Tom Steyer’s strategy did not appear to pay off.
The billionaire hedge-fund founder plowed millions of dollars into television and social media ads to promote his bid for the Democratic presidential nomination, but he failed to register a minimum of 2 percentage points in two polls released Wednesday morning. Without those polls, he is likely to miss the debate stage in Houston next month.
Steyer entered the race late – on July 9 – and scrambled to meet the Democratic National Committee’s polling and donor benchmarks. Candidates needed to register at least 2% in four DNC-approved polls and receive money from 130,000 individual contributors, including at least 400 donors in each of 20 or more states.
Steyer has already hit the polling threshold in three polls, all of which came in early state polling. In order to qualify for the September debate, he would need to hit the 2% threshold in a fourth poll released by the end of the day on Wednesday.
He announced earlier this month that he had met the donor threshold.
Steyer has repeatedly insisted that he would qualify for the September debate, telling CNN earlier this month: “We will make it.”
He spent millions, including on paid canvassers going door-to-door, asking people to send in $1 to help him reach the threshold of 130,000 donors. He made the same pitch on Facebook ads, even as he kept the most robust national TV advertising campaign of any Democratic candidate.
Steyer also dismissed the suggestion that he was trying to buy his way onto the debate stage.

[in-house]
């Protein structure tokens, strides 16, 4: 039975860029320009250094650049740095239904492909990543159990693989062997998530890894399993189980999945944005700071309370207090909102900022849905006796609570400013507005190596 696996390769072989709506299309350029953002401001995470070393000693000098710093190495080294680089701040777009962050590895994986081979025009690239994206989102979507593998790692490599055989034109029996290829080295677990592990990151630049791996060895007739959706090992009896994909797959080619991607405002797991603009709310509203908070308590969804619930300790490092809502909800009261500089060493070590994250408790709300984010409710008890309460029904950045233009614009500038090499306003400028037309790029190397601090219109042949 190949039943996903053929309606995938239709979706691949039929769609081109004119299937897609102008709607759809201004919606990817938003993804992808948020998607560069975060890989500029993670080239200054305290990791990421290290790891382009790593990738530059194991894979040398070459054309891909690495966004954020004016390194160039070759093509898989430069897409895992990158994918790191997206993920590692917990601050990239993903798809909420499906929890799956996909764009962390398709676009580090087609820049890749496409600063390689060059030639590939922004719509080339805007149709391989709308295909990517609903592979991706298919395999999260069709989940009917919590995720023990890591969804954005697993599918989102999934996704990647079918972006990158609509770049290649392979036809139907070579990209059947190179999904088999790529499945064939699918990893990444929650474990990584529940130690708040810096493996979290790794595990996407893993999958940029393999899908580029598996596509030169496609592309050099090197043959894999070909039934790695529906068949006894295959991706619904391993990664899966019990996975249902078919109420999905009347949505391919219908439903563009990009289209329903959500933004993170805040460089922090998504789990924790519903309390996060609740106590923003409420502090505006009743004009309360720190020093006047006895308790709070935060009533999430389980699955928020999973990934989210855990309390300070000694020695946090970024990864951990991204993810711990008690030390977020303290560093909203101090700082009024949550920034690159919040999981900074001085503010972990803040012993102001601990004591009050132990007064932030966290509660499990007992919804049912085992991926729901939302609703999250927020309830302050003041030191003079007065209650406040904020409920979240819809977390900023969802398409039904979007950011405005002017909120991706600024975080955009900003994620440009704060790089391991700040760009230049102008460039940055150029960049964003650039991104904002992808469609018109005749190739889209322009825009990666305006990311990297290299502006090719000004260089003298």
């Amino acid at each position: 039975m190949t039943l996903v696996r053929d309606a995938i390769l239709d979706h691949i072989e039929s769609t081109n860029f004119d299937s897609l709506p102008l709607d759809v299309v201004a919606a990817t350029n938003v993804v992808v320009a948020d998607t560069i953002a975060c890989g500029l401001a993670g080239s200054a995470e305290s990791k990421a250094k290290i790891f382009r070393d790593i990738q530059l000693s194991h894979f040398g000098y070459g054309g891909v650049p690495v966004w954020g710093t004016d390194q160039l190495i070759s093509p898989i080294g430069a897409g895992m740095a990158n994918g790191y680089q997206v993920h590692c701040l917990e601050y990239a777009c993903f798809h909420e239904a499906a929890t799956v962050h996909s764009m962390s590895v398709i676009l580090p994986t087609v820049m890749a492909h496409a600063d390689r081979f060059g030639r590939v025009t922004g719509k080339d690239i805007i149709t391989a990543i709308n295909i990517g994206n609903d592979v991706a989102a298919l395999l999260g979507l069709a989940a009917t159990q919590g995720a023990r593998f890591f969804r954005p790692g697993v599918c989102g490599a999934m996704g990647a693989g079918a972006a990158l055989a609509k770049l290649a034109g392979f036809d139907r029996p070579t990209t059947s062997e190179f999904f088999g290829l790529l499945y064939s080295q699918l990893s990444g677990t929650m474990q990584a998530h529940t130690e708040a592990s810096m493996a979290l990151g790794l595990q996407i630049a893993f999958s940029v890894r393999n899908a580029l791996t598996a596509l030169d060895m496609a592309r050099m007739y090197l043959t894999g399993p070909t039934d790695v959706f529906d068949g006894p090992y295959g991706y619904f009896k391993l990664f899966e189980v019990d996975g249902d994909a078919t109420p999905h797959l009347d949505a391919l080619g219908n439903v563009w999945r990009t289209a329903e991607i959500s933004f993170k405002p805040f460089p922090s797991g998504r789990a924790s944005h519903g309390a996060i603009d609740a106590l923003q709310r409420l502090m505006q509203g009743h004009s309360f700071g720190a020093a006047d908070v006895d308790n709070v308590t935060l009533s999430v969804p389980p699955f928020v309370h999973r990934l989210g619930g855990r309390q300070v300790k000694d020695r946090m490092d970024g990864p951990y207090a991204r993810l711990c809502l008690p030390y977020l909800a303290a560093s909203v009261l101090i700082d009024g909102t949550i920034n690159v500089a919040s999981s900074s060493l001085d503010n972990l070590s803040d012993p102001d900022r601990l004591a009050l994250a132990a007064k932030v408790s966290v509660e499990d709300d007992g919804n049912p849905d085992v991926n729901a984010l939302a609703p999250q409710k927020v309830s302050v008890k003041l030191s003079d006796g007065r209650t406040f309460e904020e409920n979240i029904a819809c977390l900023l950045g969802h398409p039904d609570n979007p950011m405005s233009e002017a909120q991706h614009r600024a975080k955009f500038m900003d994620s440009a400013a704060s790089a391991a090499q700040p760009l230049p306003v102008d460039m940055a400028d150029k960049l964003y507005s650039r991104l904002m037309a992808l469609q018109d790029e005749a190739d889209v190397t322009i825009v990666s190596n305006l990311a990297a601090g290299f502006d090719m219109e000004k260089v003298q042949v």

“I’d say this is all about can you convince people that your vision matters,” he told CNN.
When pressed about his spending, he replied: “Look, if people don’t want to hear what I have to say they won’t respond. This is all about do I have something to say that voters agree with, respond to and want to push. That is the question. Money doesn’t change that at all.”
His campaign manager, Heather Hargreaves, said Wednesday in a statement, “It is clear from public polling that Tom would have easily met the 2% threshold and been on the debate stage if there had been any qualified early state polling in the last few weeks. … we understand the rules established by the DNC and respect the process.”
The environmentalist-turned-politician spent $10.3 million on television ads through Monday, according to Advertising Analytics, which tracks political advertising. His campaign also spent more than $5.5 million on Facebook and Google ads, according to data released by those companies.
Steyer’s recent spending as a presidential candidate doesn’t count tens of millions he has plowed into politics in recent years to become the public face of a political operation calling for President Donald Trump’s impeachment. His Need to Impeach campaign has attracted more than 8 million supporters, and his presidential campaign has rented that list of impeachment supporters as it works to build public support for his candidacy.
CNN’s Ryan Nobles contributed to this report.